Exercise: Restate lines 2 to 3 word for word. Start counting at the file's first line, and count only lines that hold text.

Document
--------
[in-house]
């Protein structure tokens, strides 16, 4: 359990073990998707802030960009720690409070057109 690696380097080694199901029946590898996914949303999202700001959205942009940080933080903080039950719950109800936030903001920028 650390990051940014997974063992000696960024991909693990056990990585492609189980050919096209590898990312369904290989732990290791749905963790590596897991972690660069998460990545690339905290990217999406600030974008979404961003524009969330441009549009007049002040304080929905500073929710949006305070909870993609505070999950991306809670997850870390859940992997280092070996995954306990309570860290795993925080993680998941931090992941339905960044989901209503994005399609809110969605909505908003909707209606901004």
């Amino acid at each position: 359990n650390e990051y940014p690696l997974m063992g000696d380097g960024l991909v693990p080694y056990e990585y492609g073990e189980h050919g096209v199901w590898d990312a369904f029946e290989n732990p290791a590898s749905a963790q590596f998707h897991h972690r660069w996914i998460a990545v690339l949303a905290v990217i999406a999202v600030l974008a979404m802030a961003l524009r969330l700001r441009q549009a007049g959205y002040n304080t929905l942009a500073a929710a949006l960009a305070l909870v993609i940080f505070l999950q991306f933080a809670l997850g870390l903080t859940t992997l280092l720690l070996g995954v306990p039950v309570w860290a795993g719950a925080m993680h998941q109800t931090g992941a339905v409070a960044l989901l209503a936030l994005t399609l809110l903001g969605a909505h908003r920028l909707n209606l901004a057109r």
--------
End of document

């Protein structure tokens, strides 16, 4: 359990073990998707802030960009720690409070057109 690696380097080694199901029946590898996914949303999202700001959205942009940080933080903080039950719950109800936030903001920028 650390990051940014997974063992000696960024991909693990056990990585492609189980050919096209590898990312369904290989732990290791749905963790590596897991972690660069998460990545690339905290990217999406600030974008979404961003524009969330441009549009007049002040304080929905500073929710949006305070909870993609505070999950991306809670997850870390859940992997280092070996995954306990309570860290795993925080993680998941931090992941339905960044989901209503994005399609809110969605909505908003909707209606901004």
């Amino acid at each position: 359990n650390e990051y940014p690696l997974m063992g000696d380097g960024l991909v693990p080694y056990e990585y492609g073990e189980h050919g096209v199901w590898d990312a369904f029946e290989n732990p290791a590898s749905a963790q590596f998707h897991h972690r660069w996914i998460a990545v690339l949303a905290v990217i999406a999202v600030l974008a979404m802030a961003l524009r969330l700001r441009q549009a007049g959205y002040n304080t929905l942009a500073a929710a949006l960009a305070l909870v993609i940080f505070l999950q991306f933080a809670l997850g870390l903080t859940t992997l280092l720690l070996g995954v306990p039950v309570w860290a795993g719950a925080m993680h998941q109800t931090g992941a339905v409070a960044l989901l209503a936030l994005t399609l809110l903001g969605a909505h908003r920028l909707n209606l901004a057109r």